High heaven: a trek to the top of the world
The Nanda Devi Sanctuary is even more difficult to reach than the North Pole, but this Himalayan mountain valley has lured explorers for centuries. Hugh Thomson describes his daring ascent to paradise
08 April 2004
Imagine one of the tallest mountains in the world. A high and beautiful valley curls around it like a moat, filled with rare flowers and wildlife. Now imagine also that around this valley is a ring of Himalayan tooth-edged peaks, linked to each other by an impenetrable curtain of cliffs, forming a protective guard for the mountain at their centre. Then circle this protective wall with another "moat" and another high wall of peaks, so that there is both an inner and outer keep, like the fortifications of a medieval castle. Allow just one entrance to the valley sanctuary at the heart of this complex - a river gorge that drains the mountains' glaciers and cuts through the curtain walls with a chasm of such breathtaking steepness and ferocity that in the past even hardened climbers have turned away from it in despair.
In some ways it is easy to imagine such a place - because literature has already pictured it, many times. The idea of the "sanctuary", the earthly paradise, is as old as Eden and is common to both Western and Eastern religions. More recently, Hollywood has perpetuated it as a "Shangri-La" which explorers try to reach at their peril.
But such a place exists in reality. It is called the Nanda Devi Sanctuary, in the Himalayas between India and Tibet. And the torrent which issues from its formidable gates is one of the sources of the Ganges, perhaps the world's most revered river. The often tragic history of those who have tried to reach it shows what happens when the dream of finding a sanctuary, one of mankind's oldest and most compulsive quests, collides with solid rock. In the past, Nanda Devi has claimed many lives.
For many years it has been closed to all outsiders because of its position on the border with Tibet; such complete inaccessibility has only increased its appeal. So when the opportunity of a lifetime came up - the last place on what could well be the only expedition ever allowed back there - I grabbed it with both hands, despite the fact that my background was in exploration, not mountaineering. "Never mind," said the expedition organiser, Steve Berry, "as long as you've got a good head for heights, you'll be fine." As I was later to discover, this was in the "if you can manage a length in the pool, you can swim the Channel" league of understatement.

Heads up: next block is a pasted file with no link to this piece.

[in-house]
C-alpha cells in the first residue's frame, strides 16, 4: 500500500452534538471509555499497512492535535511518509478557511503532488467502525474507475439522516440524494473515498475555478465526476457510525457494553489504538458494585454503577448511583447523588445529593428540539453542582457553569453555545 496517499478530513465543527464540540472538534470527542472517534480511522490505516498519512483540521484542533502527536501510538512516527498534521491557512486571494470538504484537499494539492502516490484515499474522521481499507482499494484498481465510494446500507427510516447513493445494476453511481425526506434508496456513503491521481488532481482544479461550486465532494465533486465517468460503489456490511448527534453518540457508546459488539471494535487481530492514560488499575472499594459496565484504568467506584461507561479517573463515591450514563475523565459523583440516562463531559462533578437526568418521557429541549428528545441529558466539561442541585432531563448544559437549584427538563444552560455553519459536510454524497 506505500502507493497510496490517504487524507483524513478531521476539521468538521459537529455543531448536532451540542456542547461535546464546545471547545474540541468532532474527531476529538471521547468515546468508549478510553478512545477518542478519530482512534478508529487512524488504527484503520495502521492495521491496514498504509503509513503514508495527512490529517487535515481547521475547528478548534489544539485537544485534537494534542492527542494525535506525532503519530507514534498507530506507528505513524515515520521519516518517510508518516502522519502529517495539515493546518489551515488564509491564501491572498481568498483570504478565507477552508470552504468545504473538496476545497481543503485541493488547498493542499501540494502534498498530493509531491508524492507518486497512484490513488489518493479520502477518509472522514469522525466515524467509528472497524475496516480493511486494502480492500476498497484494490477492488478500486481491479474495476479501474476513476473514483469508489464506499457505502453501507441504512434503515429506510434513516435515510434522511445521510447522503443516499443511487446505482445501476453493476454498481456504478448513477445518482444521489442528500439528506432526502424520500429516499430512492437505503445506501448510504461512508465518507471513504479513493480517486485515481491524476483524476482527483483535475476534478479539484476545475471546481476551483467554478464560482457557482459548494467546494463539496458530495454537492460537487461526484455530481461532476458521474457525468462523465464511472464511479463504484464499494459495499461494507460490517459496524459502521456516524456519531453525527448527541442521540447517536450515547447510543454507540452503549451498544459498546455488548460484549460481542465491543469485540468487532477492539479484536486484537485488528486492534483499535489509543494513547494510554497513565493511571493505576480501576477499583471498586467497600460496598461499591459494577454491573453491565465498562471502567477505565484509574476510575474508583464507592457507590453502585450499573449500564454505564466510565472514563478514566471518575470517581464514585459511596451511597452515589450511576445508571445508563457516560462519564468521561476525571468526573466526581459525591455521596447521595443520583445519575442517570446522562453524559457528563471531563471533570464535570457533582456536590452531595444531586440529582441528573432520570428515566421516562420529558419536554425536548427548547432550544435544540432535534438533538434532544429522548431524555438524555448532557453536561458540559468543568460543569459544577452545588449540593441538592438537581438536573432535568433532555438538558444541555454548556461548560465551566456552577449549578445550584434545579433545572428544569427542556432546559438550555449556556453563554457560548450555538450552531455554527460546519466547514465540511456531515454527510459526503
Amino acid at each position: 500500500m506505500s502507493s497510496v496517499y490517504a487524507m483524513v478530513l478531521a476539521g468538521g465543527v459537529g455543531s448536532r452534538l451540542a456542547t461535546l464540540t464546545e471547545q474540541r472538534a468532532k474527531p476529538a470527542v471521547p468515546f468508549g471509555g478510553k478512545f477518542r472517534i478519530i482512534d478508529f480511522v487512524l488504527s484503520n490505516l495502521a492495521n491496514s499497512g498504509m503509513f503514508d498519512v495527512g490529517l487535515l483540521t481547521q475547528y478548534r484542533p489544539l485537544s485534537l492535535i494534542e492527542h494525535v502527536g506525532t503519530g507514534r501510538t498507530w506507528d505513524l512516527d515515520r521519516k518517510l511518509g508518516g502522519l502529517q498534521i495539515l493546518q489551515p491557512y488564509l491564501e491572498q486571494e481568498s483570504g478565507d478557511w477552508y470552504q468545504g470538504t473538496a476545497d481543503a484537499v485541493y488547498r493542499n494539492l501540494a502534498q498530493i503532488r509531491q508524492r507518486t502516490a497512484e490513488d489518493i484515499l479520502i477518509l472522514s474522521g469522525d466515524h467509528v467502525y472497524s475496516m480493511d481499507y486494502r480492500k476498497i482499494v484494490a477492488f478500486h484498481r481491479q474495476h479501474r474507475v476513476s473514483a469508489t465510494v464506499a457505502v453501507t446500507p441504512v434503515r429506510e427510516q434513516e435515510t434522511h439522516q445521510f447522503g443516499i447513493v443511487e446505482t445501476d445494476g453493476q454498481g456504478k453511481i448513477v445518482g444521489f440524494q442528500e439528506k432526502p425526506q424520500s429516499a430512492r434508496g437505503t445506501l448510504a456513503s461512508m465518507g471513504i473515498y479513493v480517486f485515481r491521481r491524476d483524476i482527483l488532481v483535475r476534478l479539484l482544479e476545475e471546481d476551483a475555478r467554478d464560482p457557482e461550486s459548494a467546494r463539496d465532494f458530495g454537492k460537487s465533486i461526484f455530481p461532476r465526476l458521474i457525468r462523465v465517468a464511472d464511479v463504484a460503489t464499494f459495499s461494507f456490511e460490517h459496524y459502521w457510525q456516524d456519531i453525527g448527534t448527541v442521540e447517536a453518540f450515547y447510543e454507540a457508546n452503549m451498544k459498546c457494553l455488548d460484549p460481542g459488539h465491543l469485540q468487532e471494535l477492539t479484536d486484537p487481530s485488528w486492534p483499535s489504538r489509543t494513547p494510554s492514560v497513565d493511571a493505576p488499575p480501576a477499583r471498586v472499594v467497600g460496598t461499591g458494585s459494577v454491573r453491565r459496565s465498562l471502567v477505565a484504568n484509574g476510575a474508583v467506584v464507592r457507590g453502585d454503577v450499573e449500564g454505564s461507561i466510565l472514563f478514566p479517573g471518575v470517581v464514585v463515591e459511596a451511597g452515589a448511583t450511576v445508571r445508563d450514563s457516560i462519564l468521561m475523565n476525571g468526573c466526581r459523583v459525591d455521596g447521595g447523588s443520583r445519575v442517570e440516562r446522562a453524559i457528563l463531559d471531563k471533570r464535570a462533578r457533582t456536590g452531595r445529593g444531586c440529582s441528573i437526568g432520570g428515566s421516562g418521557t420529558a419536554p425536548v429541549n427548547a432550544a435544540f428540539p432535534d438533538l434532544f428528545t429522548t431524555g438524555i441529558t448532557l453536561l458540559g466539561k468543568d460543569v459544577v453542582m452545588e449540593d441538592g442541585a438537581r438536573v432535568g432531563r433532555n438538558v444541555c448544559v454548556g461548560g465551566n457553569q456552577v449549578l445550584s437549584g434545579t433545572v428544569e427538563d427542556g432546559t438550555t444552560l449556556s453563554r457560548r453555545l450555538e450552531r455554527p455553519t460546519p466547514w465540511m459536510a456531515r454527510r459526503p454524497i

As soon as I arrived in Delhi, I went to see Bill Aitken. I'd first met Bill when I was travelling the Hindu pilgrimage route through the Himalayas, and had immediately taken to his mixture of Indian inclusiveness and Calvinist rigour. He was one of the few people I knew who had ever reached Nanda Devi. I had already rung him before leaving England for advice. He had given no guidance of any practical use whatsoever, but had simply said: "In climbing to the Sanctuary, it helps to have a belief in something, anything, that endures."
He was waiting for me at the door of his house in Delhi, his intense blue eyes peering out beneath a Himachal Pradesh hat perched jauntily on cropped silver hair. Bill was a maverick. He described himself as "Scottish by birth, naturalised Indian by choice." He had hitchhiked to India in 1959 to live in an ashram. After some years, he had, in his words, "escaped" the ashram, together with Prithvi, his future wife, and they had happily wandered the subcontinent ever since. "Of course," said Bill, "the amusing thing about the Empire attitude was the idea that we started the idea of hill stations where we could aestivate, and cut the summer heat. But in actual fact it was the Hindu gods who started this notion of wintering in the lower regions and spending the summer in the snowy heights. Long before the Alpine Club was founded, the Hindu gods - and goddesses - had cottoned on to the idea that mountains were a wonderful place to be in hot weather."